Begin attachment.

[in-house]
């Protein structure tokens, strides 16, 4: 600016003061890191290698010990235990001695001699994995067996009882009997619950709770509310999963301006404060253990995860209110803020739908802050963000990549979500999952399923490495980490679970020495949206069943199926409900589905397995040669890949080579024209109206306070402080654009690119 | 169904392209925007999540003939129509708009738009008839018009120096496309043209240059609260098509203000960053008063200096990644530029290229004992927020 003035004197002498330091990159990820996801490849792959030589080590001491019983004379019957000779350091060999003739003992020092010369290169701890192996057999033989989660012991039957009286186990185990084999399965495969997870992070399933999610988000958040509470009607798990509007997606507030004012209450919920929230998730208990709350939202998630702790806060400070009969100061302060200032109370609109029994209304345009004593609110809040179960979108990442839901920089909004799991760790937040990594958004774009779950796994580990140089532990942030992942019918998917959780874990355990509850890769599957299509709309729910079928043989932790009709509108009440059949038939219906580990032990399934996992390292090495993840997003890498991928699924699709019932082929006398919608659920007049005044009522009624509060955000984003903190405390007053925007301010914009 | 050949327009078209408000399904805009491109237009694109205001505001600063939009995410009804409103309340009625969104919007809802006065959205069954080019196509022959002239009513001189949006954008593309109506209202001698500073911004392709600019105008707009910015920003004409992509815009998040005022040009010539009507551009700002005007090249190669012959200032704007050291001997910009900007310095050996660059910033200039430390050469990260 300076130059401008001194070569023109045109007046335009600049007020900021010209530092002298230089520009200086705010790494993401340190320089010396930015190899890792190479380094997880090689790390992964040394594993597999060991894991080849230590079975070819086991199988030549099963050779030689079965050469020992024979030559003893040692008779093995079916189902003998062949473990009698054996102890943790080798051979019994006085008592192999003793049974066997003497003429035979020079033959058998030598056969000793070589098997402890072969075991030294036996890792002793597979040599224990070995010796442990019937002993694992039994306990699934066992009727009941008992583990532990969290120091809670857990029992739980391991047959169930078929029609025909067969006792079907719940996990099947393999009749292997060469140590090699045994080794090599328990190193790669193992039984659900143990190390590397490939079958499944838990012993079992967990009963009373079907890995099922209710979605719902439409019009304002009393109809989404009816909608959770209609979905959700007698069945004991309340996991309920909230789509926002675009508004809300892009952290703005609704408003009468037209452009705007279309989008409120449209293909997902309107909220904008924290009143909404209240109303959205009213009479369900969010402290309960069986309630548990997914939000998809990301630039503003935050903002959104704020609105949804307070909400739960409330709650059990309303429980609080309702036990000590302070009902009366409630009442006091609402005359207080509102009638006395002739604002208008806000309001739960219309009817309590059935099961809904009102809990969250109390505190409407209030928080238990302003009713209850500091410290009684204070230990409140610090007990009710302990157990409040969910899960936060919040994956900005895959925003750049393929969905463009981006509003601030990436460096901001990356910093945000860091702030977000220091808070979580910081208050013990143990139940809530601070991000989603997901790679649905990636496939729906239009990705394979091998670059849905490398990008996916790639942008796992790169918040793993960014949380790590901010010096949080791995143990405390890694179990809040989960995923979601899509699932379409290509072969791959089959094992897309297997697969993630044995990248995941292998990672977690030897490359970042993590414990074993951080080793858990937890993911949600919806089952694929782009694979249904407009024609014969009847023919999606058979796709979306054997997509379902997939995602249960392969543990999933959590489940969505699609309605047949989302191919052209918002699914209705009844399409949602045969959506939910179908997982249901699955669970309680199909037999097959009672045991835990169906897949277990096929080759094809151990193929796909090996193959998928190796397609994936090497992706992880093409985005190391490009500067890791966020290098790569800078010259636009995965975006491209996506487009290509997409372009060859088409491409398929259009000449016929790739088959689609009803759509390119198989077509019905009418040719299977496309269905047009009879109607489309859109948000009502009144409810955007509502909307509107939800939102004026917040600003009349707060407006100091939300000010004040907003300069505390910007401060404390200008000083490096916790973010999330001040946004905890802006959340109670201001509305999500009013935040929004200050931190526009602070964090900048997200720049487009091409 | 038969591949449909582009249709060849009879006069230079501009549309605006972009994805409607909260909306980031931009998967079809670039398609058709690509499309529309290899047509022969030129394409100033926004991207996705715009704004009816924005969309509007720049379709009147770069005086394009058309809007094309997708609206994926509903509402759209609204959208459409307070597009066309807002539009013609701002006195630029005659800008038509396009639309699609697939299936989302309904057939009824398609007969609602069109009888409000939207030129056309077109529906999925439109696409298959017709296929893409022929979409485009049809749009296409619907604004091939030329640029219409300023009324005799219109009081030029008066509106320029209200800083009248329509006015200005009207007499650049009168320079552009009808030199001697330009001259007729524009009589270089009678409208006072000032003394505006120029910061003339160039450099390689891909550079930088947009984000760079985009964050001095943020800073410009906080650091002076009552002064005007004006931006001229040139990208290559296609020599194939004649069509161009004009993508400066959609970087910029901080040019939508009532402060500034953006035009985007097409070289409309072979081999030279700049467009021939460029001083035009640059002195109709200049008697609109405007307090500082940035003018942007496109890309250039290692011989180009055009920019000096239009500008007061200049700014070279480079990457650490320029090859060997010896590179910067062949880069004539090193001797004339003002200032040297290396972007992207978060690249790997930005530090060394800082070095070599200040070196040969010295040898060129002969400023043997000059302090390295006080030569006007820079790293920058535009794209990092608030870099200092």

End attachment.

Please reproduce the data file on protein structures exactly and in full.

[in-house]
């Protein structure tokens, strides 16, 4: 600016003061890191290698010990235990001695001699994995067996009882009997619950709770509310999963301006404060253990995860209110803020739908802050963000990549979500999952399923490495980490679970020495949206069943199926409900589905397995040669890949080579024209109206306070402080654009690119 | 169904392209925007999540003939129509708009738009008839018009120096496309043209240059609260098509203000960053008063200096990644530029290229004992927020 003035004197002498330091990159990820996801490849792959030589080590001491019983004379019957000779350091060999003739003992020092010369290169701890192996057999033989989660012991039957009286186990185990084999399965495969997870992070399933999610988000958040509470009607798990509007997606507030004012209450919920929230998730208990709350939202998630702790806060400070009969100061302060200032109370609109029994209304345009004593609110809040179960979108990442839901920089909004799991760790937040990594958004774009779950796994580990140089532990942030992942019918998917959780874990355990509850890769599957299509709309729910079928043989932790009709509108009440059949038939219906580990032990399934996992390292090495993840997003890498991928699924699709019932082929006398919608659920007049005044009522009624509060955000984003903190405390007053925007301010914009 | 050949327009078209408000399904805009491109237009694109205001505001600063939009995410009804409103309340009625969104919007809802006065959205069954080019196509022959002239009513001189949006954008593309109506209202001698500073911004392709600019105008707009910015920003004409992509815009998040005022040009010539009507551009700002005007090249190669012959200032704007050291001997910009900007310095050996660059910033200039430390050469990260 300076130059401008001194070569023109045109007046335009600049007020900021010209530092002298230089520009200086705010790494993401340190320089010396930015190899890792190479380094997880090689790390992964040394594993597999060991894991080849230590079975070819086991199988030549099963050779030689079965050469020992024979030559003893040692008779093995079916189902003998062949473990009698054996102890943790080798051979019994006085008592192999003793049974066997003497003429035979020079033959058998030598056969000793070589098997402890072969075991030294036996890792002793597979040599224990070995010796442990019937002993694992039994306990699934066992009727009941008992583990532990969290120091809670857990029992739980391991047959169930078929029609025909067969006792079907719940996990099947393999009749292997060469140590090699045994080794090599328990190193790669193992039984659900143990190390590397490939079958499944838990012993079992967990009963009373079907890995099922209710979605719902439409019009304002009393109809989404009816909608959770209609979905959700007698069945004991309340996991309920909230789509926002675009508004809300892009952290703005609704408003009468037209452009705007279309989008409120449209293909997902309107909220904008924290009143909404209240109303959205009213009479369900969010402290309960069986309630548990997914939000998809990301630039503003935050903002959104704020609105949804307070909400739960409330709650059990309303429980609080309702036990000590302070009902009366409630009442006091609402005359207080509102009638006395002739604002208008806000309001739960219309009817309590059935099961809904009102809990969250109390505190409407209030928080238990302003009713209850500091410290009684204070230990409140610090007990009710302990157990409040969910899960936060919040994956900005895959925003750049393929969905463009981006509003601030990436460096901001990356910093945000860091702030977000220091808070979580910081208050013990143990139940809530601070991000989603997901790679649905990636496939729906239009990705394979091998670059849905490398990008996916790639942008796992790169918040793993960014949380790590901010010096949080791995143990405390890694179990809040989960995923979601899509699932379409290509072969791959089959094992897309297997697969993630044995990248995941292998990672977690030897490359970042993590414990074993951080080793858990937890993911949600919806089952694929782009694979249904407009024609014969009847023919999606058979796709979306054997997509379902997939995602249960392969543990999933959590489940969505699609309605047949989302191919052209918002699914209705009844399409949602045969959506939910179908997982249901699955669970309680199909037999097959009672045991835990169906897949277990096929080759094809151990193929796909090996193959998928190796397609994936090497992706992880093409985005190391490009500067890791966020290098790569800078010259636009995965975006491209996506487009290509997409372009060859088409491409398929259009000449016929790739088959689609009803759509390119198989077509019905009418040719299977496309269905047009009879109607489309859109948000009502009144409810955007509502909307509107939800939102004026917040600003009349707060407006100091939300000010004040907003300069505390910007401060404390200008000083490096916790973010999330001040946004905890802006959340109670201001509305999500009013935040929004200050931190526009602070964090900048997200720049487009091409 | 038969591949449909582009249709060849009879006069230079501009549309605006972009994805409607909260909306980031931009998967079809670039398609058709690509499309529309290899047509022969030129394409100033926004991207996705715009704004009816924005969309509007720049379709009147770069005086394009058309809007094309997708609206994926509903509402759209609204959208459409307070597009066309807002539009013609701002006195630029005659800008038509396009639309699609697939299936989302309904057939009824398609007969609602069109009888409000939207030129056309077109529906999925439109696409298959017709296929893409022929979409485009049809749009296409619907604004091939030329640029219409300023009324005799219109009081030029008066509106320029209200800083009248329509006015200005009207007499650049009168320079552009009808030199001697330009001259007729524009009589270089009678409208006072000032003394505006120029910061003339160039450099390689891909550079930088947009984000760079985009964050001095943020800073410009906080650091002076009552002064005007004006931006001229040139990208290559296609020599194939004649069509161009004009993508400066959609970087910029901080040019939508009532402060500034953006035009985007097409070289409309072979081999030279700049467009021939460029001083035009640059002195109709200049008697609109405007307090500082940035003018942007496109890309250039290692011989180009055009920019000096239009500008007061200049700014070279480079990457650490320029090859060997010896590179910067062949880069004539090193001797004339003002200032040297290396972007992207978060690249790997930005530090060394800082070095070599200040070196040969010295040898060129002969400023043997000059302090390295006080030569006007820079790293920058535009794209990092608030870099200092």